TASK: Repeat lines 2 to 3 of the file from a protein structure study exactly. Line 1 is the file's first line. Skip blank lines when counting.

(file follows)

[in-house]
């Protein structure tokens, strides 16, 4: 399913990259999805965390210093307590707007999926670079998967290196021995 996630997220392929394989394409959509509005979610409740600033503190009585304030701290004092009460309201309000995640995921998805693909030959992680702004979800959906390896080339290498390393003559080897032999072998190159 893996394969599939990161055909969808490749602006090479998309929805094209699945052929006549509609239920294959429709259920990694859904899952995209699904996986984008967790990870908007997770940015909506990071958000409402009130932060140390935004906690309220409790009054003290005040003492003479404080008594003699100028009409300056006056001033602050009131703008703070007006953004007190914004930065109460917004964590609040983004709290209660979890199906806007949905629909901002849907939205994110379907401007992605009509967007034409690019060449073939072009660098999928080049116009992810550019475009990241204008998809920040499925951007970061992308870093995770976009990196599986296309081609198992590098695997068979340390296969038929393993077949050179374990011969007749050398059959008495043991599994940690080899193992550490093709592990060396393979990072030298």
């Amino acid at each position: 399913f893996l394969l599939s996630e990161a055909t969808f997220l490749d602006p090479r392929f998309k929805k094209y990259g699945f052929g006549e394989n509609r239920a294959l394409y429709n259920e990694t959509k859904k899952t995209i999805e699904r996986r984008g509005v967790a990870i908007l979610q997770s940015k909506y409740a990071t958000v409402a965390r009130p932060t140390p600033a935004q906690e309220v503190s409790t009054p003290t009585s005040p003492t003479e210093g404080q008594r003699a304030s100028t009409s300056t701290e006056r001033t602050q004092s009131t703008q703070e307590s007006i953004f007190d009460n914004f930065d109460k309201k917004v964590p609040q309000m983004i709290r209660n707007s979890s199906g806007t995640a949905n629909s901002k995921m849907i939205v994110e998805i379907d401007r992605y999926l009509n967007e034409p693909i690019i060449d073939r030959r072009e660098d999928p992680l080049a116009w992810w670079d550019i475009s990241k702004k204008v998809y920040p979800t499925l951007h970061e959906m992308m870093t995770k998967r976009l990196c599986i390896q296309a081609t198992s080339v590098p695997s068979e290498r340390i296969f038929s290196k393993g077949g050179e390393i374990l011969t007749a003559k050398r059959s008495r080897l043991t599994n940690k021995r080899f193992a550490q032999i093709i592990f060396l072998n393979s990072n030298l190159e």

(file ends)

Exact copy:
């Protein structure tokens, strides 16, 4: 399913990259999805965390210093307590707007999926670079998967290196021995 996630997220392929394989394409959509509005979610409740600033503190009585304030701290004092009460309201309000995640995921998805693909030959992680702004979800959906390896080339290498390393003559080897032999072998190159 893996394969599939990161055909969808490749602006090479998309929805094209699945052929006549509609239920294959429709259920990694859904899952995209699904996986984008967790990870908007997770940015909506990071958000409402009130932060140390935004906690309220409790009054003290005040003492003479404080008594003699100028009409300056006056001033602050009131703008703070007006953004007190914004930065109460917004964590609040983004709290209660979890199906806007949905629909901002849907939205994110379907401007992605009509967007034409690019060449073939072009660098999928080049116009992810550019475009990241204008998809920040499925951007970061992308870093995770976009990196599986296309081609198992590098695997068979340390296969038929393993077949050179374990011969007749050398059959008495043991599994940690080899193992550490093709592990060396393979990072030298």
């Amino acid at each position: 399913f893996l394969l599939s996630e990161a055909t969808f997220l490749d602006p090479r392929f998309k929805k094209y990259g699945f052929g006549e394989n509609r239920a294959l394409y429709n259920e990694t959509k859904k899952t995209i999805e699904r996986r984008g509005v967790a990870i908007l979610q997770s940015k909506y409740a990071t958000v409402a965390r009130p932060t140390p600033a935004q906690e309220v503190s409790t009054p003290t009585s005040p003492t003479e210093g404080q008594r003699a304030s100028t009409s300056t701290e006056r001033t602050q004092s009131t703008q703070e307590s007006i953004f007190d009460n914004f930065d109460k309201k917004v964590p609040q309000m983004i709290r209660n707007s979890s199906g806007t995640a949905n629909s901002k995921m849907i939205v994110e998805i379907d401007r992605y999926l009509n967007e034409p693909i690019i060449d073939r030959r072009e660098d999928p992680l080049a116009w992810w670079d550019i475009s990241k702004k204008v998809y920040p979800t499925l951007h970061e959906m992308m870093t995770k998967r976009l990196c599986i390896q296309a081609t198992s080339v590098p695997s068979e290498r340390i296969f038929s290196k393993g077949g050179e390393i374990l011969t007749a003559k050398r059959s008495r080897l043991t599994n940690k021995r080899f193992a550490q032999i093709i592990f060396l072998n393979s990072n030298l190159e």